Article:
Literary devices can pall or pull you urgently. Fiorito’s book binds better counterpoint than Huxley’s Point Counter Point. Amoruso’s notes unfold thought, narrative, migraines, new women, old men, Toronto’s Chinatown, Wolf Cove, an Inuit festival. His tapes record conversations, his own ruminating voice. Square brackets hold the boring and wild sounds of actuality, “[Short thick squeaks as his leather jacket is unzipped and shucked, and three sharp slaps as he folds his daily newspaper.]” Cagey verbal music. Serafino’s searching commentary in italics: Note: The jacket was a tic, a quirk; he performed in it whenever he could. He was known as the Punk Pianist in some of the papers. Everything interleaves.

Gould’s F minor string quartet was his only substantial composition. Its clots and slow loquacity are obvious downers. Sonia Eckhardt- Gramatté, by no means a spare composer, advised Gould to write silence so that the players could turn their pages. Gould could not take advice. Failure was a freefall, so he turned to “contrapuntal radio.”

His first radio-essay was “The Idea of North,” a talking train trip to Fort Churchill, Manitoba. Dom Amoruso criticizes it cuttingly. Its negative capability inspired Fiorito’s book. I once played the Ritual Firedance in Fort Churchill, in tails, on a cocktail-bar upright piano, no Inuit in the audience. The Inuit control Amoruso’s fugitive story in Wolf Cove, Northwest Territories. It is too cleansing to give away.

Bazzana writes easily, fairly, engagingly. His research is massive, listed at the back. He has interviewed new people, including the object of the younger Gould’s green affection. Was Gould discarnate, sexless? We can’t wait to know otherwise. He disapproved of “hedonistic” composers, like Mozart, whom he played like a machine, for fun or punishment. Amoruso is a vivid sensualist; the taped sounds of his rutting are not a spectator sport and Serafino censors them. Bazzana writes about Gould’s intimate friends who loved and respected him. There is a certain mysterious Dell (not Alice Munro’s). That is as far as he can go, though raunchy rumours get their airing (For she’s a jolly fellatrix!).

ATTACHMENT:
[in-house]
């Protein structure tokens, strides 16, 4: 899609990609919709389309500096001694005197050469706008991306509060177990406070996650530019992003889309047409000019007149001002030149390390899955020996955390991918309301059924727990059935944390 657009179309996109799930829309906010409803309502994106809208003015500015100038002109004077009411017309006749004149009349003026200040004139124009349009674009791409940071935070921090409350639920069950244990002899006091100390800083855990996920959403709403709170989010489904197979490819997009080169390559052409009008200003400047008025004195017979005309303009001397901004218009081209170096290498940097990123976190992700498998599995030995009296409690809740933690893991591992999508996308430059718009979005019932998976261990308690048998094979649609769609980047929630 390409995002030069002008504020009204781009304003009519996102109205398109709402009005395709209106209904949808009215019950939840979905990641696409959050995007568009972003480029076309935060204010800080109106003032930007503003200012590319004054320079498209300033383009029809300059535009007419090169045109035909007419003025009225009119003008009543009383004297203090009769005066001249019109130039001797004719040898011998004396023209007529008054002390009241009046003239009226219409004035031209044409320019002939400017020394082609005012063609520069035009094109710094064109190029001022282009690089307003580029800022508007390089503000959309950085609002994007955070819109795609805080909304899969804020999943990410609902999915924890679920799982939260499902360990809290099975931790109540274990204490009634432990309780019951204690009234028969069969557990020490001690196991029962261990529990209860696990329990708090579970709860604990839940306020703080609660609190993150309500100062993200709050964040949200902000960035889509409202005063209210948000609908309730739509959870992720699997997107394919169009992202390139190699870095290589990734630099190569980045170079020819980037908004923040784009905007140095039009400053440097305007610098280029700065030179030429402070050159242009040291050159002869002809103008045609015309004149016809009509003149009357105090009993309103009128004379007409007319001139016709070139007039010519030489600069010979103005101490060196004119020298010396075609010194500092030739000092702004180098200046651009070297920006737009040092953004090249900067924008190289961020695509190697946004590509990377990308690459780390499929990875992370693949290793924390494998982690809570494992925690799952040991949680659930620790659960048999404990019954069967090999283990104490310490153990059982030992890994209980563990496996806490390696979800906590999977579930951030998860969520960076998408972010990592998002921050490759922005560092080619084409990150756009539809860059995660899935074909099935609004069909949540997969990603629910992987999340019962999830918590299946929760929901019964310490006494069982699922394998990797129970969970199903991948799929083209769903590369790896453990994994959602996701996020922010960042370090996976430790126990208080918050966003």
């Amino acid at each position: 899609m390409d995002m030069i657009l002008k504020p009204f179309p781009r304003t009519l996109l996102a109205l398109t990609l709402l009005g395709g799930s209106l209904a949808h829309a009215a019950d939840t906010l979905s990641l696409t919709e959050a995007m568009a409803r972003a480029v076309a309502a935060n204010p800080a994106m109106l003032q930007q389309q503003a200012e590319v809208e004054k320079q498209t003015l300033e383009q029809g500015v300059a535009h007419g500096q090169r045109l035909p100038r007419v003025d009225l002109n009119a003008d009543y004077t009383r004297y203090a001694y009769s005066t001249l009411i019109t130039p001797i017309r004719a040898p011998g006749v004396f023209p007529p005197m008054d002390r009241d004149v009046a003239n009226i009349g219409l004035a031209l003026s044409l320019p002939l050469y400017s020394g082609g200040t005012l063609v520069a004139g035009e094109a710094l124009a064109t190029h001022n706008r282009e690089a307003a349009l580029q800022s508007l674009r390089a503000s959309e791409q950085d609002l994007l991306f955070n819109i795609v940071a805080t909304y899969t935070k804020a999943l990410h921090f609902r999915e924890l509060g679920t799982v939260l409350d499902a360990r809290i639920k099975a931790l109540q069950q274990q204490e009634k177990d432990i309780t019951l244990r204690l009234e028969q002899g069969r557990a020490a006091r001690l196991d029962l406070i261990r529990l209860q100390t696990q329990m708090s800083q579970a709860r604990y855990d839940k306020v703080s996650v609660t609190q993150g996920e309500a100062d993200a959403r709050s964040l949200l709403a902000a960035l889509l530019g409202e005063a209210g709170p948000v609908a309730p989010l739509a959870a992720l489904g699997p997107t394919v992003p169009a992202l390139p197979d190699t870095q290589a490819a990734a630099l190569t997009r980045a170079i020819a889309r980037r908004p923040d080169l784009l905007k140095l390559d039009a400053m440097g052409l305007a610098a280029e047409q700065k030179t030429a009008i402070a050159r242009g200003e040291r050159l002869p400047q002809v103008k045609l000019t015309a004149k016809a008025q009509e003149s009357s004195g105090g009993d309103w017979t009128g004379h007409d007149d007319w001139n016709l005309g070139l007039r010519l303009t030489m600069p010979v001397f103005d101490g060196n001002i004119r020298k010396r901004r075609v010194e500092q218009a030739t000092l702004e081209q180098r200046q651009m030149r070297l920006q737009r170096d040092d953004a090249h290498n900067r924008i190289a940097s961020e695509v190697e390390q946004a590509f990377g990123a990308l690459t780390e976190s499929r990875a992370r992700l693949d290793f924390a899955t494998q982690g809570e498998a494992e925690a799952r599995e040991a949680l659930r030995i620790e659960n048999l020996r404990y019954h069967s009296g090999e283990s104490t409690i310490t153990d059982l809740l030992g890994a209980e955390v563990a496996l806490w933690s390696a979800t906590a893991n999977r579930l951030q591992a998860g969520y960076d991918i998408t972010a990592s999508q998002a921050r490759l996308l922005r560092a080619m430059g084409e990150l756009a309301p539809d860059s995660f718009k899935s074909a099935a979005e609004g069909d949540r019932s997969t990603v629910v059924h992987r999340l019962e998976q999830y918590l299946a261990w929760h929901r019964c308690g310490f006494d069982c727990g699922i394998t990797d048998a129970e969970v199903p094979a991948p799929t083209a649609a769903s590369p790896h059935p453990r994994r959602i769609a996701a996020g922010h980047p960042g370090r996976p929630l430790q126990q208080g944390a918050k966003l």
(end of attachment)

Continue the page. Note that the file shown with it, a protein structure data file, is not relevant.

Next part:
Amoruso remembers every poem he ever read; he plunders the wordhoard deeply. Fiorito can write poetic prose because he knows what poetry is. Gould used words like a polysyllabic raconteur. His live volubility transfixed Leonard Cohen. Bazzana criticizes Gould’s early writing style: no craft, rhythm, revision. Gould read, puritanically, for content. Thomas Mann’s Doktor Faustus was one of his favourite books. In December 1962, at the corner of College and Bay, we stopped for a red light. He asked me what I thought that book was about. I replied, “the unveiling of the German nation.” Wrong answer. Amoruso embodies synesthesia. His music comes to him in colours, as it did for Scriabin. Gould’s favourite colour is battleship grey. One of Amoruso’s women is a black and white photographer who wants to shoot his hands. Fiorito is good on crackup.

Bazzana conjures up the wonder of Gould’s best playing. He drove me back to Gould’s videos and recordings. Gould was the first western classical musician to perform in Russia after Stalin’s death. He charmed them, pinned their ears back at the Moscow Conservatory (Berg and Krenek sonatas, Webern variations and glorious Bach—selections from the Art of Fugue and Goldberg Variations). Gould could be untouchable. The Great Pianists of the th Century project awarded Gould a single volume, with two CDs only. Why was there no Bach in it? The dissidence of dissent at Philips.

A fictional exhibition entitled “The Art of Music.” Amoruso has an eye. Most pianists have bad visual taste or none at all, like Gould. Amoruso’s Pictures at an Exhibition is better than Richter’s, depends on holding Victor Hartmann’s drawings of them in his eye’s mind. The AGO’s St. Paul the Hermit Staring at a Raven, Henry Moore’s Draped Woman, a certain murderous Inuit sculpture, thicken the novel’s plot, like impasto. Dom is mad about colour.When bright colours drain away from his playing of Pictures, leaving only black-white scaffolding and a few red gouts like lapel roses, the pianist is in trouble.